Mining, by its nature, is a somewhat transitory operation. Completely dependent on the whims of the market and the extent of the reserves being tapped, mining projects generally begin producing with clear expectations as to the total volume of material extracted and the time it will take to mine it out.
This essentially leads to an industry vulnerable to sudden shifts in price and demand, as well as to overseas competition that can produce the same raw resources with lower labour costs and better efficiency. Certainly, this has been a recurring story throughout many regions of the developed world.
The UK’s coal mining industry, for example, such a dominant force in both the country’s industrial revolution and its 20th century development, has now virtually disappeared thanks to the competition of a global market, dwindling deposits and bitter labour disputes.
The decline and fall of the mining industry often leaves a legacy of unemployment and economic depression in the local areas that have come to depend on it.
But just as economic conditions can work against regional or national industry, so too can they swing back into their favour.
The spiking prices of many raw materials, especially when it comes to maintaining the supply of high-tech consumer gadgets like laptops, smartphones and other touch-screen devices, are encouraging investors to reassess the viability of mining operations that, in many cases, might have lain dormant for decades.
We check out some of the most promising mining revivals across the world, as well as the challenges involved in bringing a dead industry back to life.
Indium discovery in Cornwall, UK
Cornish mining, a once thriving UK industry based on the production of tin and copper, has been disappearing as the price of tin crashed in the 1990s. But at South Crofty, a mine that closed in 1998 but was bought by speculative investors in 2006, a new discovery has the potential to kickstart a new period for the historic Cornish mining industry.
The investors were originally looking for deposits of zinc, copper and gold after a rise in global commodity prices improved the region’s prospects.
Although commercially viable gold deposits were found, the discovery, announced in February 2011, of large quantities of indium, a malleable metal used in the production of modern liquid crystal displays and touch-screens, have proved the rarer and more lucrative find.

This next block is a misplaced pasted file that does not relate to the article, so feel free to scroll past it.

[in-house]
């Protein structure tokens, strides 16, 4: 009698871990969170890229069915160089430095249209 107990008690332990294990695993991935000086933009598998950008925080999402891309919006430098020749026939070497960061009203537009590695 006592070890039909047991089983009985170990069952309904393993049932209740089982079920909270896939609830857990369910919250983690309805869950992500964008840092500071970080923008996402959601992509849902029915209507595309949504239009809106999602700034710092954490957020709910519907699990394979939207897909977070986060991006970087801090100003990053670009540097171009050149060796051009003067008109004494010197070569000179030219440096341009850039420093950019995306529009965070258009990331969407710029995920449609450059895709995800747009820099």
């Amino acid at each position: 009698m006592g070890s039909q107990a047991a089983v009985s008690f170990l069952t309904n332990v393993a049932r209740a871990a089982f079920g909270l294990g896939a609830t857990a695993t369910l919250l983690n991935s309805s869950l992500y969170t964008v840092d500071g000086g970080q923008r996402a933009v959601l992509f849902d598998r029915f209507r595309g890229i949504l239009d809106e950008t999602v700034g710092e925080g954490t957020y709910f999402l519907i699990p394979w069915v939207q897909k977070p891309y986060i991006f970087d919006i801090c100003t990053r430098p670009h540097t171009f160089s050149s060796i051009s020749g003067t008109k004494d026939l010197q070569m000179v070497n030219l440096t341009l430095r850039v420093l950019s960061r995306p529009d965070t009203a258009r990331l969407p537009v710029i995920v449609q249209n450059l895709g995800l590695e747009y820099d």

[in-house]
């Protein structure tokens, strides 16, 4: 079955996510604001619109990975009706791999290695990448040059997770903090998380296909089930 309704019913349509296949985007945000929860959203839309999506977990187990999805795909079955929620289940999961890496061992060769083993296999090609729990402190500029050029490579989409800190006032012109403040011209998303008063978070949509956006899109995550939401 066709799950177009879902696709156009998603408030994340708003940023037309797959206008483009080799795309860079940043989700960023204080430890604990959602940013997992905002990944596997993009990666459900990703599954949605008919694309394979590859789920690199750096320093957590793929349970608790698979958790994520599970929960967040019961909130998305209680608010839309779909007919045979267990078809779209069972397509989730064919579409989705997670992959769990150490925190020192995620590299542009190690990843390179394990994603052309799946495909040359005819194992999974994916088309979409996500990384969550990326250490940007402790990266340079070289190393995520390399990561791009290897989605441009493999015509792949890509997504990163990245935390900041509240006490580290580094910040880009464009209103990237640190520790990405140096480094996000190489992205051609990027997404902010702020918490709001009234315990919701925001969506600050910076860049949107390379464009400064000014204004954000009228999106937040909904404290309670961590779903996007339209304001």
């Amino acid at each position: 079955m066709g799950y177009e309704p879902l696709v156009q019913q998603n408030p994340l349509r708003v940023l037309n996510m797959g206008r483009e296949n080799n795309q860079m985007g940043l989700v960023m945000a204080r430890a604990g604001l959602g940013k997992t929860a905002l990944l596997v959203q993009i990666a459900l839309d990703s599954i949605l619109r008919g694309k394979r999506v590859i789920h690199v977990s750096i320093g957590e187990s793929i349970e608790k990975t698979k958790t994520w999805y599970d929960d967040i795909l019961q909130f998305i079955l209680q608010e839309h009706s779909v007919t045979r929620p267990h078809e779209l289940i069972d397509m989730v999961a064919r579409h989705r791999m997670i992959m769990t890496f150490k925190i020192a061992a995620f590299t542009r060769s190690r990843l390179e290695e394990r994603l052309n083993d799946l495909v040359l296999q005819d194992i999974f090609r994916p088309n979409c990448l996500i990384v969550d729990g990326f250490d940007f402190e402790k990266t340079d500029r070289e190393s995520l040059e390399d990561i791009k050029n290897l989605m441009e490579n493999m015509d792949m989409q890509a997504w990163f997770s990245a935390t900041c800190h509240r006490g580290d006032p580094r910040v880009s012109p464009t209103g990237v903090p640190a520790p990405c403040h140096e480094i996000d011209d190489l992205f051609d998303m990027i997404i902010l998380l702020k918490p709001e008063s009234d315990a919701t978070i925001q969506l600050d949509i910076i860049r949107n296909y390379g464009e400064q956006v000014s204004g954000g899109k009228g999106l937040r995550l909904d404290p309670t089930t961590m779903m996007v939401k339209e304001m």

Indeed, the majority of today’s indium is sourced from China, leaving the Western world concerned about over-reliance on Chinese exports, a fear that has been exacerbated by the country’s policy of restricting indium exports to stimulate its own domestic high-tech industries.
With the discovery at South Crofty, Cornwall’s diminished mining industry could receive a welcome boost by joining the select few regions producing indium. According to reports, the deposit could be worth £200 million over a period of ten years, with some assays revealing as much as 1,000g of indium per ton.
Mine owner Western United Mines estimates the mine will produce 250,000 – 400,000 tons of indium a year in the first phase, and it hopes to add 400 staff to its current workforce of around 60 over the next two years. "This is an exciting time," said local MP George Eustice.
"It may be too early to call it a modern day gold rush, but let’s hope it’s an indium rush. The demand for this element keeps growing. This would be a state-of-the-art facility and help resurrect mining in Cornwall."
The Salave mine project: Spanish gold rush?
The steady rise in the value of gold, with gold futures doubling over the last three years, has seen renewed investor interest in long-ignored prospects, perhaps none quite so ancient as the Salave deposit in the autonomous community of Asturias in Spain, which was first developed by the Roman Empire around 2,000 years ago.